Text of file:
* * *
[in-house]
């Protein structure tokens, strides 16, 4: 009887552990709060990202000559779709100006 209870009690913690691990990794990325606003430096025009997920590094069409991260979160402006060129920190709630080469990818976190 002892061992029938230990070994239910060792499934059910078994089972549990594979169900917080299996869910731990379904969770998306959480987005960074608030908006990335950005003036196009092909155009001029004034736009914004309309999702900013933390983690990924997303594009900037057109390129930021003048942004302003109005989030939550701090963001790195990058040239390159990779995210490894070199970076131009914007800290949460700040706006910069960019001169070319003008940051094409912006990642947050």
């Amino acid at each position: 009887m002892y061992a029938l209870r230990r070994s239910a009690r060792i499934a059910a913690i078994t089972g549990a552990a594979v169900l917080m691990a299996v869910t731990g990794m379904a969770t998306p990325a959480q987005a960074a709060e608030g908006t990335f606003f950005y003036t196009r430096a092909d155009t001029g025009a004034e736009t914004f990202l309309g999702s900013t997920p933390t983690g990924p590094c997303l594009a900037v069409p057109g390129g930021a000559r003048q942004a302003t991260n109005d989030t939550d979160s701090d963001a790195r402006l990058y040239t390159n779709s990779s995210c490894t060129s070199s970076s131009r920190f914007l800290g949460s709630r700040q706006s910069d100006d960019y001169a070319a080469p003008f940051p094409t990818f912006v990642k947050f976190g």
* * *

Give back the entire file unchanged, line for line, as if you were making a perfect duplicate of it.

[in-house]
């Protein structure tokens, strides 16, 4: 009887552990709060990202000559779709100006 209870009690913690691990990794990325606003430096025009997920590094069409991260979160402006060129920190709630080469990818976190 002892061992029938230990070994239910060792499934059910078994089972549990594979169900917080299996869910731990379904969770998306959480987005960074608030908006990335950005003036196009092909155009001029004034736009914004309309999702900013933390983690990924997303594009900037057109390129930021003048942004302003109005989030939550701090963001790195990058040239390159990779995210490894070199970076131009914007800290949460700040706006910069960019001169070319003008940051094409912006990642947050």
């Amino acid at each position: 009887m002892y061992a029938l209870r230990r070994s239910a009690r060792i499934a059910a913690i078994t089972g549990a552990a594979v169900l917080m691990a299996v869910t731990g990794m379904a969770t998306p990325a959480q987005a960074a709060e608030g908006t990335f606003f950005y003036t196009r430096a092909d155009t001029g025009a004034e736009t914004f990202l309309g999702s900013t997920p933390t983690g990924p590094c997303l594009a900037v069409p057109g390129g930021a000559r003048q942004a302003t991260n109005d989030t939550d979160s701090d963001a790195r402006l990058y040239t390159n779709s990779s995210c490894t060129s070199s970076s131009r920190f914007l800290g949460s709630r700040q706006s910069d100006d960019y001169a070319a080469p003008f940051p094409t990818f912006v990642k947050f976190g």